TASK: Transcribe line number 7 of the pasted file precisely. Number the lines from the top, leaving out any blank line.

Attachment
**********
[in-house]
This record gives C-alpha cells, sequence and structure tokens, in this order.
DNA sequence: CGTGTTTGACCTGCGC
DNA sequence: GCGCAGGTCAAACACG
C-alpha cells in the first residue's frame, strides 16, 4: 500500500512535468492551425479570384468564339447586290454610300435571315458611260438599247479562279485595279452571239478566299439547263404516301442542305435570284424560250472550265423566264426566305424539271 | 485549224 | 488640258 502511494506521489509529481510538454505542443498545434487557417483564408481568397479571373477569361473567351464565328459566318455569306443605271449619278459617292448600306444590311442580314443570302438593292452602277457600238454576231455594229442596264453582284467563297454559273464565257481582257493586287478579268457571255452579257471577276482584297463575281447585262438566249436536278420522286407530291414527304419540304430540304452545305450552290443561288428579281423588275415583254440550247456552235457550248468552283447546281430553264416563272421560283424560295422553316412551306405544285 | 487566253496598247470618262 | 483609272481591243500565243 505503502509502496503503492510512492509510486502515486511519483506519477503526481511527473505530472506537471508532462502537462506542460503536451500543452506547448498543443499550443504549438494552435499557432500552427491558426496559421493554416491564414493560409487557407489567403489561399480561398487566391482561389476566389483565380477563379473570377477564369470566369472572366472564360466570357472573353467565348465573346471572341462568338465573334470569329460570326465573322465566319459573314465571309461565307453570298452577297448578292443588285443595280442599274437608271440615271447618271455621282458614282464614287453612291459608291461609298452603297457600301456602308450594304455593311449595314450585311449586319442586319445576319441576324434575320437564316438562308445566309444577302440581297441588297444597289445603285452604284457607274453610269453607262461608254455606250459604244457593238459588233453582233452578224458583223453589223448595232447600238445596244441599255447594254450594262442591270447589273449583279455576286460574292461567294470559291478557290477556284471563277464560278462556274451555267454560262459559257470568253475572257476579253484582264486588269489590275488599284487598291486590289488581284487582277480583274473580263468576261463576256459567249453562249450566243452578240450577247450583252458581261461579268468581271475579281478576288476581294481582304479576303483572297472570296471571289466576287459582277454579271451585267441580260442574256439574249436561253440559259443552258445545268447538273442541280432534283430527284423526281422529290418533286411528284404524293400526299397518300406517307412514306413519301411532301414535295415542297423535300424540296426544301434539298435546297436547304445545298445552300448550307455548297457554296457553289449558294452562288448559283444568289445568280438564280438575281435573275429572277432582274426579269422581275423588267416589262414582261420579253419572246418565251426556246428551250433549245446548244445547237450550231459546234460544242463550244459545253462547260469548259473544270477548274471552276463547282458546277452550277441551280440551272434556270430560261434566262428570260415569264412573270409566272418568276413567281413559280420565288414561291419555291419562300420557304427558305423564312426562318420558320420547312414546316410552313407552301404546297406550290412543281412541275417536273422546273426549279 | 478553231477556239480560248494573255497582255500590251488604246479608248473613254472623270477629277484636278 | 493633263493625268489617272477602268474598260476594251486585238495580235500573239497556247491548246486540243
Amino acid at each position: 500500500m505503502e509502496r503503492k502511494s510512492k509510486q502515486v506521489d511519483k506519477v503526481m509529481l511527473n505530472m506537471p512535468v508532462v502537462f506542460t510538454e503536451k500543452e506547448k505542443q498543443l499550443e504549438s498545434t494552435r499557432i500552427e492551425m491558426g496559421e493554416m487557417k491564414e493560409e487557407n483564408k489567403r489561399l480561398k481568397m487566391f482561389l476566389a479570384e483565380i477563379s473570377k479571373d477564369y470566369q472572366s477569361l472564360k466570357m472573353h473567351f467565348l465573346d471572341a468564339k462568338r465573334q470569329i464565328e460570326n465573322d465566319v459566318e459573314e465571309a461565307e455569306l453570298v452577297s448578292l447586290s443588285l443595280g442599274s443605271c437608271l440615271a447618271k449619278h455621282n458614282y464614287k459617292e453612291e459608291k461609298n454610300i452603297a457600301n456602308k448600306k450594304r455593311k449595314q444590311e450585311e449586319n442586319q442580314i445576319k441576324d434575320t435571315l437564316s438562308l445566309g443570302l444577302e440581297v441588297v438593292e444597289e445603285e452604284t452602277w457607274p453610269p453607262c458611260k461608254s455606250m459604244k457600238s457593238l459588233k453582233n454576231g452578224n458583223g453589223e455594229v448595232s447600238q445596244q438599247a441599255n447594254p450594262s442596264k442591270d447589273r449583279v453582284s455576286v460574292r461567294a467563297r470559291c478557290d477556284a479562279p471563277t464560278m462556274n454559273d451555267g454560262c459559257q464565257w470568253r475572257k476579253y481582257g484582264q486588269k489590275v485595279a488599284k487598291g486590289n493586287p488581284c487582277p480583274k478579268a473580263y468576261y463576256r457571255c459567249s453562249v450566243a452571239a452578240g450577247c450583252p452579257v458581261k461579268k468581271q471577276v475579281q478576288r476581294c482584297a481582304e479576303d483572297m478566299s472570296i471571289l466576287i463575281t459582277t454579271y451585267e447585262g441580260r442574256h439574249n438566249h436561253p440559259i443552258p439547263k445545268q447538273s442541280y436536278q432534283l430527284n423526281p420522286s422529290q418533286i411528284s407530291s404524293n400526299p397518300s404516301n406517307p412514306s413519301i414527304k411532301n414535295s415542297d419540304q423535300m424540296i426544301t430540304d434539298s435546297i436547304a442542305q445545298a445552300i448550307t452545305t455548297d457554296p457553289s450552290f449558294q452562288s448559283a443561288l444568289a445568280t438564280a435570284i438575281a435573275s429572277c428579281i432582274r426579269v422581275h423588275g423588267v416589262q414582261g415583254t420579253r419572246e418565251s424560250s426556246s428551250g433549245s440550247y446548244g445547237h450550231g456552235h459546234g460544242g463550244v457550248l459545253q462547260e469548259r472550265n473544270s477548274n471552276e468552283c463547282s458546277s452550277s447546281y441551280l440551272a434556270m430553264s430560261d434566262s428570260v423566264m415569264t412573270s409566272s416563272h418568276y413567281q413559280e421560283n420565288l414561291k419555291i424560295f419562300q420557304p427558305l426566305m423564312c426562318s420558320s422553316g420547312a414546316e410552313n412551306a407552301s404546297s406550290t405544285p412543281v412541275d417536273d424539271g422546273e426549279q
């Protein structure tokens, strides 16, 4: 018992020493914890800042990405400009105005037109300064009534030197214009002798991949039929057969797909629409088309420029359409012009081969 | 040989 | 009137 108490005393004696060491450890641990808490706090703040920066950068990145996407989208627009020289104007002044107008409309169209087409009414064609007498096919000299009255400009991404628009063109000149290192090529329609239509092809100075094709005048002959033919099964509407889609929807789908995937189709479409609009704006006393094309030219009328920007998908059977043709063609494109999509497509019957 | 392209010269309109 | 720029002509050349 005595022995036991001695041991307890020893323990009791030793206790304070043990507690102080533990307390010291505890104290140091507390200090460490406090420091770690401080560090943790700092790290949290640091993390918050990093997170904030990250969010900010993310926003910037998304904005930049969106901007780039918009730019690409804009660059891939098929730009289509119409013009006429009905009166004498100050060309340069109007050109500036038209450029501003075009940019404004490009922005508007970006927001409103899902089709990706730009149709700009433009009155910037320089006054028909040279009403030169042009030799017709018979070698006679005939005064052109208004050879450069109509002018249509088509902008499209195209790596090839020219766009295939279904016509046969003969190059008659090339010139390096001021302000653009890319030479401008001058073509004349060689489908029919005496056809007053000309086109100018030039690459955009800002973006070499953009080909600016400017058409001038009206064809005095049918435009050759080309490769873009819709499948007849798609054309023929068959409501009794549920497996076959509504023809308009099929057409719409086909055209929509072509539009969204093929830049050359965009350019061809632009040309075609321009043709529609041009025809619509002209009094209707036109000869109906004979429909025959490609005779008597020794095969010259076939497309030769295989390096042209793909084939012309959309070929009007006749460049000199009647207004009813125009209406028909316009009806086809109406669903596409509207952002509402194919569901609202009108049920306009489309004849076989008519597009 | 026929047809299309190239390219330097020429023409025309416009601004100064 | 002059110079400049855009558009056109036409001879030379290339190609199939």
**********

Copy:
């Protein structure tokens, strides 16, 4: 018992020493914890800042990405400009105005037109300064009534030197214009002798991949039929057969797909629409088309420029359409012009081969 | 040989 | 009137 108490005393004696060491450890641990808490706090703040920066950068990145996407989208627009020289104007002044107008409309169209087409009414064609007498096919000299009255400009991404628009063109000149290192090529329609239509092809100075094709005048002959033919099964509407889609929807789908995937189709479409609009704006006393094309030219009328920007998908059977043709063609494109999509497509019957 | 392209010269309109 | 720029002509050349 005595022995036991001695041991307890020893323990009791030793206790304070043990507690102080533990307390010291505890104290140091507390200090460490406090420091770690401080560090943790700092790290949290640091993390918050990093997170904030990250969010900010993310926003910037998304904005930049969106901007780039918009730019690409804009660059891939098929730009289509119409013009006429009905009166004498100050060309340069109007050109500036038209450029501003075009940019404004490009922005508007970006927001409103899902089709990706730009149709700009433009009155910037320089006054028909040279009403030169042009030799017709018979070698006679005939005064052109208004050879450069109509002018249509088509902008499209195209790596090839020219766009295939279904016509046969003969190059008659090339010139390096001021302000653009890319030479401008001058073509004349060689489908029919005496056809007053000309086109100018030039690459955009800002973006070499953009080909600016400017058409001038009206064809005095049918435009050759080309490769873009819709499948007849798609054309023929068959409501009794549920497996076959509504023809308009099929057409719409086909055209929509072509539009969204093929830049050359965009350019061809632009040309075609321009043709529609041009025809619509002209009094209707036109000869109906004979429909025959490609005779008597020794095969010259076939497309030769295989390096042209793909084939012309959309070929009007006749460049000199009647207004009813125009209406028909316009009806086809109406669903596409509207952002509402194919569901609202009108049920306009489309004849076989008519597009 | 026929047809299309190239390219330097020429023409025309416009601004100064 | 002059110079400049855009558009056109036409001879030379290339190609199939």